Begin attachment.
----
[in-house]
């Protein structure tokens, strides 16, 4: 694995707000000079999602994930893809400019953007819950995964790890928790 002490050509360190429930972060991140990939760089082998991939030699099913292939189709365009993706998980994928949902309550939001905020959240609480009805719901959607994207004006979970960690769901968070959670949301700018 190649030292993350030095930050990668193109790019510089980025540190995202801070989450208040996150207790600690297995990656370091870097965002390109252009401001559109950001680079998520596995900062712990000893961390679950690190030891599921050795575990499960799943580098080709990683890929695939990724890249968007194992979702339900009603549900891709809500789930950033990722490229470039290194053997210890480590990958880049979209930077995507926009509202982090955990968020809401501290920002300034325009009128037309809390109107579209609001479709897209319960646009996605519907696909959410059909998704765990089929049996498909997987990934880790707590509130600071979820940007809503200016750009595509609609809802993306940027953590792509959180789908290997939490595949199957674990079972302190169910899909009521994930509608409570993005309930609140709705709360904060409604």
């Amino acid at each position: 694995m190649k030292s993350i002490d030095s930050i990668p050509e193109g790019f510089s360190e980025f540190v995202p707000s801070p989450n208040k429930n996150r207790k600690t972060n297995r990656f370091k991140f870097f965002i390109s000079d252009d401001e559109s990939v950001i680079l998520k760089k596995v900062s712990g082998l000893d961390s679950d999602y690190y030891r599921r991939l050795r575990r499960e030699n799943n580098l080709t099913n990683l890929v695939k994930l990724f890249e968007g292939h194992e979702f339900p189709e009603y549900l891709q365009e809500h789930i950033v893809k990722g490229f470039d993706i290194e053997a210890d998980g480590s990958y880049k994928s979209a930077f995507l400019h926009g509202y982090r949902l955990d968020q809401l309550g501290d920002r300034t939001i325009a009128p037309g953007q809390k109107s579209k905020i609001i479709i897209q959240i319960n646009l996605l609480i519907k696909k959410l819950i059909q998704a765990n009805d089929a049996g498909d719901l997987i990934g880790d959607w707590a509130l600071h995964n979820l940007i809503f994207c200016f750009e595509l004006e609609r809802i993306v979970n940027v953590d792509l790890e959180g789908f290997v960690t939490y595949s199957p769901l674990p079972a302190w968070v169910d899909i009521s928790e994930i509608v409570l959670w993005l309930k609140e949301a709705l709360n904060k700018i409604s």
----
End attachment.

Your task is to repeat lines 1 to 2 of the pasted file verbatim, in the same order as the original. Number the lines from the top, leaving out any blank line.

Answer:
[in-house]
């Protein structure tokens, strides 16, 4: 694995707000000079999602994930893809400019953007819950995964790890928790 002490050509360190429930972060991140990939760089082998991939030699099913292939189709365009993706998980994928949902309550939001905020959240609480009805719901959607994207004006979970960690769901968070959670949301700018 190649030292993350030095930050990668193109790019510089980025540190995202801070989450208040996150207790600690297995990656370091870097965002390109252009401001559109950001680079998520596995900062712990000893961390679950690190030891599921050795575990499960799943580098080709990683890929695939990724890249968007194992979702339900009603549900891709809500789930950033990722490229470039290194053997210890480590990958880049979209930077995507926009509202982090955990968020809401501290920002300034325009009128037309809390109107579209609001479709897209319960646009996605519907696909959410059909998704765990089929049996498909997987990934880790707590509130600071979820940007809503200016750009595509609609809802993306940027953590792509959180789908290997939490595949199957674990079972302190169910899909009521994930509608409570993005309930609140709705709360904060409604």